The opening of the Dukes/Red Ladder co-production of Glory on Friday was Sarah’s last duty before going on maternity leave. If this baby arrives on the same schedule as our first, it’ll be tomorrow. It’s getting a bit real.
So last week was a good one for contemplating the magnitude of such life choices. Not just because of the heating planet: it was half-term, so between us we needed to find a full week off work in order to look after our firstborn. It being Sarah’s last week, I got very little done and instead mostly spent a lovely week with Dot. Therefore this post will be short.
Glory, though, was a source of great pride. I’m on the board of Red Ladder and it’s been a real thrill to watch them gradually get back to fighting weight after the shock of being omitted from the National Portfolio a few years ago. I joined the board shortly after the company left the portfolio and have watched (and, to some degree, participated) as they’ve shifted their priorities and their focus, re-engaging with their community as well as hugely increasing the ambition of their work.
I wish I could claim some credit for brokering this co-production with the Dukes, but despite appearances, the collaboration between my wife’s theatre and the company on whose board I sit had absolutely nothing to do with me.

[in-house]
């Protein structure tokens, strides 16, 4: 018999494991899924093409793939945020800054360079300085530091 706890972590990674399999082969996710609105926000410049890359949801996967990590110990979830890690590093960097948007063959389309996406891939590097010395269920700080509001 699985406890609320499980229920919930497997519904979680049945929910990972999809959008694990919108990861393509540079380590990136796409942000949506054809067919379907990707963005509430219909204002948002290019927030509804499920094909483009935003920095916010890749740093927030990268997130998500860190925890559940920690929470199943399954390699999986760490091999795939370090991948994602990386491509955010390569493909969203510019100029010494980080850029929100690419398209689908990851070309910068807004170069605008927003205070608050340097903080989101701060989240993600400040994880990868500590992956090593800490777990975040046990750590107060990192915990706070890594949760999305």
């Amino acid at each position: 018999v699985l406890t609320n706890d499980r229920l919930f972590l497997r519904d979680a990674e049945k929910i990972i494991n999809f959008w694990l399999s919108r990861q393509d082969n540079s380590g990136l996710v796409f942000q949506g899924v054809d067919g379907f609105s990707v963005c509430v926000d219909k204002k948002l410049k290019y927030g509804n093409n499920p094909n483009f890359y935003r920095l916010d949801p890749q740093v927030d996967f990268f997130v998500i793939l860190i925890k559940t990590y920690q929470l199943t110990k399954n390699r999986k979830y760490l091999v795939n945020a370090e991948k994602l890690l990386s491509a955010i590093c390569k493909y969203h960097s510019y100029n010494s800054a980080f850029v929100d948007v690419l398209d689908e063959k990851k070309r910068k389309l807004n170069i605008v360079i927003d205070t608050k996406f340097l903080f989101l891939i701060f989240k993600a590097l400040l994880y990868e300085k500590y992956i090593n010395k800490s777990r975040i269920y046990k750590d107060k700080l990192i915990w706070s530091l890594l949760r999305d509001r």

Glory was also a terrific symbol of the journey the Dukes has been on since Sarah became AD two and a bit years ago. That was the sixth show the theatre has produced this financial year, which given the scale of the operation and the challenges facing all theatres, is pretty remarkable. Included in that six is the most successful Christmas show the theatre has ever produced, a new kids’ show several of whose tour venues described as “the best show we’ve ever had”, a sensational production of Educating Rita, a play I’d previously thought little of and two major co-productions. Added to which, the family shows have thrived on joyous subversion of traditional gender roles and been built on a basic assumption that a diverse cast and creative team is a given.
And then there’s Glory. Glory is terrific. The plot has the structure of a Bernard Manning joke: a British East Asian, a black ex-squaddie and an asylum seeker go into a wrestling gym. And Jim Glory, the faded former wrestler who owns the gym, is a bit of an accidental Manning, peddling lazy assumptions and backing them up with faulty logic. For the rest of the show the four characters pit themselves against the assumptions they’ve made about one another, and that we’ve made about them. You could describe it as a bit mechanistic, as Mark Fisher does in this excellent review, but as Mark also points out, that’s to overlook the wit and flair with which it’s done. The production is fantastic, the cast is fantastic. The design is gorgeous and the lighting is beautiful. And the wrestling is fucking incredible.